How to train as a teacher
29th April 2015
Author: Christine Phillips
There are lots of different ways you can become a teacher. Discover training options and the qualifications and experience you’ll need to get started.
Choosing your path into teaching will depend on where you live, and what experience and qualifications you have. To train as a teacher you’ll need:
- A degree
- Maths GCSE/Higher grade C or equivalent
- English GCSE/Higher grade C or equivalent
If you want to be a primary school teacher in England and Wales you will also need a GCSE in science and in Scotland you need a Higher in a language. You can study through local colleges or at home if you need to boost your qualifications.
If you don’t have these qualifications, you might consider becoming a teaching assistant. You will need good reading, writing and numeracy skills and many teaching assistants go on to train as teachers having accrued lots of classroom experience.
If you have practical work-related skills, you might want to think about teaching in a College of Further Education , like Steve who says, “I wasn’t too sure whether I could make the vocational heights to go into teaching, but setting your sights high I believe in and, you know, you can achieve it.” WATCH VIDEO.
Most teachers in the UK need a teaching qualification to work, however:
- You can teach in independent schools, academies and free schools in England without qualified teacher status.
- You will also need to show that you have some school experience and spent time in a classroom observing lessons.
Before you start teacher training you will must take the professional skills tests and ensure you have passed them before you start your course.
Routes into teaching
A popular route into teaching is to study for a postgraduate qualification at university or college. These vary depending on where you live:
Universities and colleges across the UK run year-long full-time courses (or up to two years part-time) that develop your understanding of education theory and teaching methods. The training includes teaching experience on placement in schools.
Some universities give students the chance to complete an online PGCE course through distance learning. Teaching practice must still be completed to achieve qualified teacher status.
If you don’t have a degree, universities also offer undergraduate Bachelor of Education degree courses which can lead to qualified teacher status. See how Narinder gave up studying Computer Science and switched to a teaching degree – WATCH VIDEO.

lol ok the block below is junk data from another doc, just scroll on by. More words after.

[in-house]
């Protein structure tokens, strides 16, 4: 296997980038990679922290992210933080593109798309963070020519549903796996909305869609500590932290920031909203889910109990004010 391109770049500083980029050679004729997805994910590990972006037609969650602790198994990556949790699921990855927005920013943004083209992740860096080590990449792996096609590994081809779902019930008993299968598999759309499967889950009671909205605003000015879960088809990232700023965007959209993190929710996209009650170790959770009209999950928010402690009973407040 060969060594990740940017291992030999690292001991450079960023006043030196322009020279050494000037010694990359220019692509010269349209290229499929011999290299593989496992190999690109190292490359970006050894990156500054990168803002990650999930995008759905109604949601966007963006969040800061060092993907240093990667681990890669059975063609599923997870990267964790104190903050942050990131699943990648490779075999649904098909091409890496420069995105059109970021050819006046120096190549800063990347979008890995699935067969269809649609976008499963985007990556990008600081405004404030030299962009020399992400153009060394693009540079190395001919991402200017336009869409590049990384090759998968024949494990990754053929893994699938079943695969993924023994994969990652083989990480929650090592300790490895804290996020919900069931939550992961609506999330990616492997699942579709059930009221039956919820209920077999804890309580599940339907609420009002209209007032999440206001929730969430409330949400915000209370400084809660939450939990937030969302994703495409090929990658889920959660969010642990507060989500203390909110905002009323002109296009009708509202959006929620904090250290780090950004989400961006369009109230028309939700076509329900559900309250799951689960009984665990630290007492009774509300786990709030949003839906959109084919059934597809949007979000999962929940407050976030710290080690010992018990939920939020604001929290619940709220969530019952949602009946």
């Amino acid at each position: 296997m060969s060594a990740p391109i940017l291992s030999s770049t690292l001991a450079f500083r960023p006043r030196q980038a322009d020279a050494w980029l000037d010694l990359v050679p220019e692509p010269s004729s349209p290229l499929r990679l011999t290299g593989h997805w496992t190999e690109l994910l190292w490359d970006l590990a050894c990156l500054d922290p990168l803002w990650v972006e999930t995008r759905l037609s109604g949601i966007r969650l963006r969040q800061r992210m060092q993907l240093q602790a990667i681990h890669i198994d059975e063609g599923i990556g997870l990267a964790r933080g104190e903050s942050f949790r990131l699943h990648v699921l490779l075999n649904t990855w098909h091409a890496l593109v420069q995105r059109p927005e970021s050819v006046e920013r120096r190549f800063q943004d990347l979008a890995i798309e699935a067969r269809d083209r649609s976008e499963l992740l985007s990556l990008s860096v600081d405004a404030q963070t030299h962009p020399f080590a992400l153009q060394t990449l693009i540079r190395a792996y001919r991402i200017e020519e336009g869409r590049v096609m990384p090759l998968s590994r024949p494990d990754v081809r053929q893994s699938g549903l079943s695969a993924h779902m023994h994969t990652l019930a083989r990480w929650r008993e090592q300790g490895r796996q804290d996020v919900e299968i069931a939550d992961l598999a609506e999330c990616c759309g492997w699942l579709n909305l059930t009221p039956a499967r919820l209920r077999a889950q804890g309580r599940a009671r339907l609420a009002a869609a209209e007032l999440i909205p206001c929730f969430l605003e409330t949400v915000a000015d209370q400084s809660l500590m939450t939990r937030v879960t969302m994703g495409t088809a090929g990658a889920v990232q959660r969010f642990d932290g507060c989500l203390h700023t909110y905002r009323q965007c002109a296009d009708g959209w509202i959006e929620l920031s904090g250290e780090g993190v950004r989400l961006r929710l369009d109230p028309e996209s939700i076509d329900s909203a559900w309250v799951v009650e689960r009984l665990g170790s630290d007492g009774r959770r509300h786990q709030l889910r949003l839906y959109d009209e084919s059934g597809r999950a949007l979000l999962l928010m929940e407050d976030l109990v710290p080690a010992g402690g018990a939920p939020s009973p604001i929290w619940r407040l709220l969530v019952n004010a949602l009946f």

Going back to school
There are lots of options to train as a teacher in school. These courses are delivered by practising teachers and focus on hands-on teaching skills. Applicants need to have a strong understanding of their subject.
School Centred Initial Teacher Training (SCITT) is a year-long course delivered in schools and leads to a PGCE and qualified teacher status.
School Direct is a training course designed by a network of schools based on the skills they are looking for and trainees are recruited with a job in mind for them.
School Direct (salaried) is exclusively available for graduates. You usually need to have been working for at least three years but schools can choose to accept high-quality candidates with less experience. Trainees earn a salary during their course and are recruited with a job in mind for them.
In Wales, the Graduate Teacher Programme gives you the chance to train while working in schools as an unqualified teacher.
TeachFirst runs a two-year course for graduates in England and Wales where you can earn while you train working in schools in low-income communities.
If you are ex-Service personnel you can train through the Troops to Teachers programme.
Academics with a doctorate can become qualified to teach through the Researchers in Schools course.
There are a number of funding options to help cover the cost of teacher training. It’s worth doing plenty of research to find the financial help you need.
Find out more
UCAS has more information about teacher training options, courses and the application process.
The Department for Education’s Get Into Teaching provides details on all options and a freephone Teaching Line where you can speak to an advisor.